‘How about a separate queue?’ Shapps scrambles to defend travel list amid airport chaos
Holidays: Grant Shapps addresses issues of queuing at airports
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Transport Secretary Grant Shapps defended the UK Government’s rules on international travel amid increasing confusion and chaos at airports. Mr Shapps was grilled by Charlie Stayt on BBC Breakfast about why those travelling to or from countries on the Government’s green list were allowed to mingle with those travelling between red or amber countries. UK residents have been allowed to travel abroad since restrictions were lifted on May 17 but many have been left confused after Environment Secretary George Eustice suggested that people could travel to amber countries to visit family and friends, which official Government guidelines prohibit.
Mr Stayt also asked Shapps: “How about a different queue?”
Mr Shapps replied: “Well it’s the airport’s responsibly to try and separate people out as much as possible, and they’ve been pretty constructive including now looking at opening up separate terminals.”
Mr Stayt had previously asked Mr Shapps: “Why is it that passengers coming into the UK from amber and red countries are not separated?”
“This is a real risk”
Mr Shapps responded by outlining the restrictions in place intended to ensure that travel is Covid-secure.
The frontbencher said: “Everyone has to be tested before they’re even able to get onto a flight in the UK, pre-departure testing.
“But I do want to see people separated out as much as is practically possible.
“If possible to even use unused terminals. There are only something like 4% of the usual number of people traveling through the airports.
“So there is excess space and Heathrow I think are putting together a plan to use spare terminals to bring in, perhaps, red flights separately.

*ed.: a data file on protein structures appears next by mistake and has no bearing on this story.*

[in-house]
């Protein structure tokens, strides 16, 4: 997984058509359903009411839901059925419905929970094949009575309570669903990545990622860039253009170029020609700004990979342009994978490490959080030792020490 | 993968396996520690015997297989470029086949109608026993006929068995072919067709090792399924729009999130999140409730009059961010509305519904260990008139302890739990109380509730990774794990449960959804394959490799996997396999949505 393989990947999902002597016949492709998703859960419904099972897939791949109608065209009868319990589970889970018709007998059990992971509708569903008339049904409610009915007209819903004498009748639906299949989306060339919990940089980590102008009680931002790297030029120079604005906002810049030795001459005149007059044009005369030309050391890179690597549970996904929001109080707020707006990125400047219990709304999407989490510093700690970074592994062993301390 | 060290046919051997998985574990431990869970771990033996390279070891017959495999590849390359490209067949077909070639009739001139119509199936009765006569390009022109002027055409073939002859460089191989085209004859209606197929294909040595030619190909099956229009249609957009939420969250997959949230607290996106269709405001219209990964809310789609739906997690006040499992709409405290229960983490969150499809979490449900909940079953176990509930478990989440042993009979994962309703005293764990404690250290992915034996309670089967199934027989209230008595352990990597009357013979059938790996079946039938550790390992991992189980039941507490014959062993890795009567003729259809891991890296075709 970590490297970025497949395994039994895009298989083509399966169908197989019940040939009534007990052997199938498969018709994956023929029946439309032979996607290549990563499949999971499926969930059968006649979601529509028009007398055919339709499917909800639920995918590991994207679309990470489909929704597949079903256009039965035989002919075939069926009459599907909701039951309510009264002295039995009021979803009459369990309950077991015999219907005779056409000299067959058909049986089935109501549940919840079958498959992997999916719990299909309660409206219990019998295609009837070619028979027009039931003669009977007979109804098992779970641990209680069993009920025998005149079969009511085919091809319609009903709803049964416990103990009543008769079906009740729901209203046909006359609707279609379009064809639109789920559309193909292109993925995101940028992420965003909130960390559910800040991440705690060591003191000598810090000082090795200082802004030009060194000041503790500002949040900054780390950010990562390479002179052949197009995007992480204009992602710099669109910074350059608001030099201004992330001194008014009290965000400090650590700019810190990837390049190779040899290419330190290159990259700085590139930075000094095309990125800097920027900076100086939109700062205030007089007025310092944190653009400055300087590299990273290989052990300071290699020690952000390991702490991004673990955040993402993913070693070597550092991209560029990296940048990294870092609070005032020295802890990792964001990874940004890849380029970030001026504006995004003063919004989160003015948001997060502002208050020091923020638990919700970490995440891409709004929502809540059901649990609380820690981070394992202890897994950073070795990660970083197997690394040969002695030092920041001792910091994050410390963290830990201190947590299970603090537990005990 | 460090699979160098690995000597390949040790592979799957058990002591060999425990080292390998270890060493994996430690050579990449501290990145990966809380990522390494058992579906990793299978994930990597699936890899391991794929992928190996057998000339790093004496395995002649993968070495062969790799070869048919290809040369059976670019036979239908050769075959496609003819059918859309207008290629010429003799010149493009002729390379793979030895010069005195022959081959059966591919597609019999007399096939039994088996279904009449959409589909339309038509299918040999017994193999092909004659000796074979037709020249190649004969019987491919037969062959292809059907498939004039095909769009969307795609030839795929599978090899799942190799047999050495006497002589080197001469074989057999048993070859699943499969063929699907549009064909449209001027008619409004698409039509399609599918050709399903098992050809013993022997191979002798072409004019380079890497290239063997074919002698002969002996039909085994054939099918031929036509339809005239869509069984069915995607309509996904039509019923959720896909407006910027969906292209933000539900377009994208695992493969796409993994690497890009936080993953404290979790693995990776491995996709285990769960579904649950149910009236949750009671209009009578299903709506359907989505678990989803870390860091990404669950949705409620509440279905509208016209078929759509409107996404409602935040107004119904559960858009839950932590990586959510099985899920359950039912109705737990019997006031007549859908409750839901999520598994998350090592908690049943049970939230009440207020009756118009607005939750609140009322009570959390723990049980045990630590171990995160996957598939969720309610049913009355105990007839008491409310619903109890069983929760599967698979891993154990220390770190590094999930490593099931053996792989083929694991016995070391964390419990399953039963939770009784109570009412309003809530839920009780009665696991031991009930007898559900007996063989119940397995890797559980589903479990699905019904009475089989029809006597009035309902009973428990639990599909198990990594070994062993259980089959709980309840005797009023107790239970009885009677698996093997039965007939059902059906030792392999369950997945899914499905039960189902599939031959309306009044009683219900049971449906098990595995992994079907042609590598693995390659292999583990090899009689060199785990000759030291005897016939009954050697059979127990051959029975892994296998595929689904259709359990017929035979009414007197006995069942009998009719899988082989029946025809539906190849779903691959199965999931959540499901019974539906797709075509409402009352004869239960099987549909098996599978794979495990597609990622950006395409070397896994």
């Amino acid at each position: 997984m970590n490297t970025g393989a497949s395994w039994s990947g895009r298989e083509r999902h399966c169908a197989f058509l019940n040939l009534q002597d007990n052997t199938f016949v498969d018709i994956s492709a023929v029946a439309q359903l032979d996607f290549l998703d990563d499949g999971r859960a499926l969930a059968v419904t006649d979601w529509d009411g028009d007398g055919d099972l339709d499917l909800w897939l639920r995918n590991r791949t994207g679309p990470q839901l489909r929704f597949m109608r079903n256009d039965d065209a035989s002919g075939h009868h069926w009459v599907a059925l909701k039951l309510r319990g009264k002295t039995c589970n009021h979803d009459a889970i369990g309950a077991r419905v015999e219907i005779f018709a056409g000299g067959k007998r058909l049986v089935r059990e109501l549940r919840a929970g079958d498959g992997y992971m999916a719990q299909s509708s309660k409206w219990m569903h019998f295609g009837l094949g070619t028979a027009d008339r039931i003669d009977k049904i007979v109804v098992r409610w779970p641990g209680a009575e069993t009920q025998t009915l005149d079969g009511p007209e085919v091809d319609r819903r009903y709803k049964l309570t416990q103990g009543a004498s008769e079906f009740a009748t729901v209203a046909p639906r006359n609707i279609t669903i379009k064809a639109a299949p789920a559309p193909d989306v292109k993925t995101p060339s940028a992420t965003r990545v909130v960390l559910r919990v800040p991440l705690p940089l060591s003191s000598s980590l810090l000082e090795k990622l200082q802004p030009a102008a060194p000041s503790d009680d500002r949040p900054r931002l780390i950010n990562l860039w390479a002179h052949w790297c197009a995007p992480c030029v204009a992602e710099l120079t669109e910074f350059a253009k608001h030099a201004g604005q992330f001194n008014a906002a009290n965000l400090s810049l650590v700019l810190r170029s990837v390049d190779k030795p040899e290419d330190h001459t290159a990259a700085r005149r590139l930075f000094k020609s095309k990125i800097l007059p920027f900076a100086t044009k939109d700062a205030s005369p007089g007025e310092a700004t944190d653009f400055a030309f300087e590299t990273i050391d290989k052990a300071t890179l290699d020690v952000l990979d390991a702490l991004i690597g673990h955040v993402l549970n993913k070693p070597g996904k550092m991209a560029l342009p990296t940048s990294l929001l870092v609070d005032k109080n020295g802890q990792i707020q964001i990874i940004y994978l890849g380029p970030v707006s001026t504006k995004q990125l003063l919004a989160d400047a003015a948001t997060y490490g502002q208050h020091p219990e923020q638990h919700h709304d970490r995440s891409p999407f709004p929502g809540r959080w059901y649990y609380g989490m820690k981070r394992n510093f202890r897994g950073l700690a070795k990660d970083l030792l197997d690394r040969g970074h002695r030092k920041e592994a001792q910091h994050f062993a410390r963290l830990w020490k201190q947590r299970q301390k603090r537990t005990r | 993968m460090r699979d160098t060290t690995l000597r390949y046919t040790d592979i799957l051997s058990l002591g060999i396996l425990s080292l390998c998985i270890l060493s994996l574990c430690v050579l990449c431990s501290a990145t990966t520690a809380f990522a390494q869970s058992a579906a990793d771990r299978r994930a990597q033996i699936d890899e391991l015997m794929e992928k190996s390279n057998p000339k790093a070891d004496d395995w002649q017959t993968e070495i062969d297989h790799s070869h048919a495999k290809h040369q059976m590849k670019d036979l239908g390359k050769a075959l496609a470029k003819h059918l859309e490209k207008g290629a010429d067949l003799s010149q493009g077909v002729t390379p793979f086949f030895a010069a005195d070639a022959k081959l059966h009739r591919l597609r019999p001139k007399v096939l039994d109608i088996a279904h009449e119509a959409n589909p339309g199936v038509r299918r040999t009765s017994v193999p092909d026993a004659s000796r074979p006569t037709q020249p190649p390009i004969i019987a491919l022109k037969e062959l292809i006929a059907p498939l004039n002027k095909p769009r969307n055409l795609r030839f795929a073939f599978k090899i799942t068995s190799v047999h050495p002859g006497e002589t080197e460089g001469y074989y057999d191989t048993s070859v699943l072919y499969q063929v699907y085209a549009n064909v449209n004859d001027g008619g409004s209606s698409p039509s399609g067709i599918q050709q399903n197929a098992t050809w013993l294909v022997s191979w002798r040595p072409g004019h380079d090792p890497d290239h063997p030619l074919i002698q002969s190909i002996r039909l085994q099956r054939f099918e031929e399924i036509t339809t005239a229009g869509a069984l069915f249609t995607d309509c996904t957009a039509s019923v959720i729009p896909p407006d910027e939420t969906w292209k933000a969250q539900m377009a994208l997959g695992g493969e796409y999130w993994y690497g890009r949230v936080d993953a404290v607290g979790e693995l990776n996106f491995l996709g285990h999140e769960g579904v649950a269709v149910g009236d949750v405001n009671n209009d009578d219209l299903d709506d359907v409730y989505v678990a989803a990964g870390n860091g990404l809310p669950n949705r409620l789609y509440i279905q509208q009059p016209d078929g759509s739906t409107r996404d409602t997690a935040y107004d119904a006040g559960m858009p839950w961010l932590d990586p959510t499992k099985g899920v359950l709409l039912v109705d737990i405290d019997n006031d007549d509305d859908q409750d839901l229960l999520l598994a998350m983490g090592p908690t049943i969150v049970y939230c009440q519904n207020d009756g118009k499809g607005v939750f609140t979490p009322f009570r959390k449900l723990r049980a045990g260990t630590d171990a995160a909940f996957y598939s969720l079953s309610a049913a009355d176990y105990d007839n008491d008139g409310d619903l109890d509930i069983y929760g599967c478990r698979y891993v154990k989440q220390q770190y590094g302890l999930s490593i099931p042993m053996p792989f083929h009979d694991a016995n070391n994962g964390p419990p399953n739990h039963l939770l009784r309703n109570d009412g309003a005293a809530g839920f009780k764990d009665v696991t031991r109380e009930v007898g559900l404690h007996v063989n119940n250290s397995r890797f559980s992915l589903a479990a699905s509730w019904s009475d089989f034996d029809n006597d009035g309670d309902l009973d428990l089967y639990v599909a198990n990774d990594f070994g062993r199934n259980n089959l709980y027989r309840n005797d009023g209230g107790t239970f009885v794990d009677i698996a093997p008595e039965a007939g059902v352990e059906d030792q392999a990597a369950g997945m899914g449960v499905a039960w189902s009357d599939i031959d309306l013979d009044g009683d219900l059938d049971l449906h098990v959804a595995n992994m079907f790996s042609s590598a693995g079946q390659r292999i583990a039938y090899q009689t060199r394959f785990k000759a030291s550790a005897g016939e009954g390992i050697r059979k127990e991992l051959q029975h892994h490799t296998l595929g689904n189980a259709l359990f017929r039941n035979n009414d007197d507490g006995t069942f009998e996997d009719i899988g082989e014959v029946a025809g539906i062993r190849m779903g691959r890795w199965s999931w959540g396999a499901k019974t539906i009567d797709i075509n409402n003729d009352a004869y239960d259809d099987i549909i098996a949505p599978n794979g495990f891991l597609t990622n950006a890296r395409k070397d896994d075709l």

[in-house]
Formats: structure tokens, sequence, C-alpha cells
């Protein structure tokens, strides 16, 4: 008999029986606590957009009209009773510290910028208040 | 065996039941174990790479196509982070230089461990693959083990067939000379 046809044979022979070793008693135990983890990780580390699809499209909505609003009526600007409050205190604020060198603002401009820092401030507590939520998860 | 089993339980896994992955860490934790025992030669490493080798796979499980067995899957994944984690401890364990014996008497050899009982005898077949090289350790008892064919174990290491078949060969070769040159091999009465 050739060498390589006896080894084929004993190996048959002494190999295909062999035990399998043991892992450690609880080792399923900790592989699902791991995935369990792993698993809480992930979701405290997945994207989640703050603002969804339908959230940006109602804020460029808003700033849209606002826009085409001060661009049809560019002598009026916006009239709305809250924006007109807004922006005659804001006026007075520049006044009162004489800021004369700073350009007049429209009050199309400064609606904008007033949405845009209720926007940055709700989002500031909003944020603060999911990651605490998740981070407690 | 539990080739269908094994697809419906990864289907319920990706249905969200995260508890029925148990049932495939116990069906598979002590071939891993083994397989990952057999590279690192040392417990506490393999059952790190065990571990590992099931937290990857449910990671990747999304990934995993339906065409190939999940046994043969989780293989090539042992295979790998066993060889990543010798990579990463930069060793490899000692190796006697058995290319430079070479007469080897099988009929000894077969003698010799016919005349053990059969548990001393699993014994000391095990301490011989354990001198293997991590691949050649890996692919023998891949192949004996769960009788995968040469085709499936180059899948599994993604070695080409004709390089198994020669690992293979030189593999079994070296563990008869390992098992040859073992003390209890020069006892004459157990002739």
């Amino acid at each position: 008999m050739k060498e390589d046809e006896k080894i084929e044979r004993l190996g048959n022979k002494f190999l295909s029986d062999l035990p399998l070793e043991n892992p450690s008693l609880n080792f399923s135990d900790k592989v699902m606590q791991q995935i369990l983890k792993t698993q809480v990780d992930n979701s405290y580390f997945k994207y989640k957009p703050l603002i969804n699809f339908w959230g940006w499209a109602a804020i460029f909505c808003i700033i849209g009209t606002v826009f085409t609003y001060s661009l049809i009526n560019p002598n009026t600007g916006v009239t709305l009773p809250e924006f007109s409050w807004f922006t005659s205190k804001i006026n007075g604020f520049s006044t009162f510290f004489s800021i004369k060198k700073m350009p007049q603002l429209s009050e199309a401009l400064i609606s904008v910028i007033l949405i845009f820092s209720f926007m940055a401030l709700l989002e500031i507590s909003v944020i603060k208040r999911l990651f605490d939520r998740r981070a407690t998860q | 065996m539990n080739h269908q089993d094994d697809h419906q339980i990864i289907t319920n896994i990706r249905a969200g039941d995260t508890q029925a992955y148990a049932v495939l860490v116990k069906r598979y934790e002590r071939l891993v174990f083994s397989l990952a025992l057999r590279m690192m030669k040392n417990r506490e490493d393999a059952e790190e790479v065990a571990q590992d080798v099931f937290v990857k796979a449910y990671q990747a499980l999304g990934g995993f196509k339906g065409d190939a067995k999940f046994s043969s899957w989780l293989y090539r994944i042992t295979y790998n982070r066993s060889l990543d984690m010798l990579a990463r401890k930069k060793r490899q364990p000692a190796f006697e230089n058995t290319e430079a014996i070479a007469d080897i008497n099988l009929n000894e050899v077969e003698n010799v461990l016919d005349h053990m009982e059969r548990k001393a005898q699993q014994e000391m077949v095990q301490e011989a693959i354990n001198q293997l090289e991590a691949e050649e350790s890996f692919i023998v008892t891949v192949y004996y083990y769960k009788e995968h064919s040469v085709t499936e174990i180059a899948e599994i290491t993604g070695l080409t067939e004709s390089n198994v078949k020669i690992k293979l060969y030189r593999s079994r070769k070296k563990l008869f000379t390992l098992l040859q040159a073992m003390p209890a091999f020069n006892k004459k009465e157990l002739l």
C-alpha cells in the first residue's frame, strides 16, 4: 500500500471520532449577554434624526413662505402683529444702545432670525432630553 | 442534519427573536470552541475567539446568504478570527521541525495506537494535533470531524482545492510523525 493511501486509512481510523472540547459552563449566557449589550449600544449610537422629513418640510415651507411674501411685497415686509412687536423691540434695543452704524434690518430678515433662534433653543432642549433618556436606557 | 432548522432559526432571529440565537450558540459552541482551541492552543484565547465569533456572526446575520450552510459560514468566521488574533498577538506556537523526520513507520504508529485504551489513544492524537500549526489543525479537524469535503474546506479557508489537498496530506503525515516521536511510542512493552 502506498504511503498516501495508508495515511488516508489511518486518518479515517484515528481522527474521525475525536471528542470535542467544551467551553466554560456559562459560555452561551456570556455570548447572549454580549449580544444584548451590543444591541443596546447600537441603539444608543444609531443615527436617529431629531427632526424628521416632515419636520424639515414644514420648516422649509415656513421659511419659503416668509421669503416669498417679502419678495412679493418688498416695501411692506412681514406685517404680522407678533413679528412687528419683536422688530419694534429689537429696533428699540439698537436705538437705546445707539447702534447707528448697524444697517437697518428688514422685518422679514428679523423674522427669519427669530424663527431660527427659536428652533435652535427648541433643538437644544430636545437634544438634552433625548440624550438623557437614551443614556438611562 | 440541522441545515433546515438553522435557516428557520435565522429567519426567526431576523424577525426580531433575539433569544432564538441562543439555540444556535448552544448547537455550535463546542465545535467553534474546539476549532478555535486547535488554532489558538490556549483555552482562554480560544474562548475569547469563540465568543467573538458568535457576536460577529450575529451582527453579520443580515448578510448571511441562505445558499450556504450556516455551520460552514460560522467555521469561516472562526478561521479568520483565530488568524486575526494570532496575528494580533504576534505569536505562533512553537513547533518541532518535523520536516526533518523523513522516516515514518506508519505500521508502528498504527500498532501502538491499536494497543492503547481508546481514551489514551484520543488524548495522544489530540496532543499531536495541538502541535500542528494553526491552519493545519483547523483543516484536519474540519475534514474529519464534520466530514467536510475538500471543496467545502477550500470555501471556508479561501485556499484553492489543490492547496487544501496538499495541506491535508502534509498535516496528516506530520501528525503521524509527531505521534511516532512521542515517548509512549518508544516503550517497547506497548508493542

“So we’ll try and do as much as possible to separate people out, but we’re asking people also to use their common sense with travel. It’s ok to go to a green country.”
Under present Government guidelines, travel is permitted to 12 countries on the green list including Portugal, Israel, and New Zealand. Those arriving from these countries are not required to quarantine.
Travel to red-listed countries is banned, and coming to the UK from a country on the list requires passengers to quarantine in a managed hotel for 10 days.
Those arriving from amber countries must quarantine for 10 days at home, but although travel to these countries is legal, Boris Johnson has said that people should not do so.
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Mr Stayt asked Shapps about the confusion of the traffic light system, saying: “For at least another 10 days, you’ll be expecting to see in airports red and amber, people from those countries, moving together.”
“People have no choice in that situation, they are herded into those environments. Personal responsibility’s got nothing to do with this.”
“So you’re saying that we’ve got another 10 days of that carrying on in the middle of a real crisis in relation to the new Indian variant?”
Mr Shapps responded: “First of all, you say people have no choice. We’re not forcing people to travel right now.”
“Secondly, every single person in that airport has already taken a coronavirus test in order to have even been able to get on the plane.”
“Thirdly, Heathrow and the other airports are working as hard as they can to try to keep passengers socially distanced.”
The EU is expected to announce on May 21 that it will allow non-essential travel for people from outside the EU who have received two coronavirus vaccinations.
However, as all EU countries excluding Portugal remain on the UK’s amber list, the government advice will be not to travel there.
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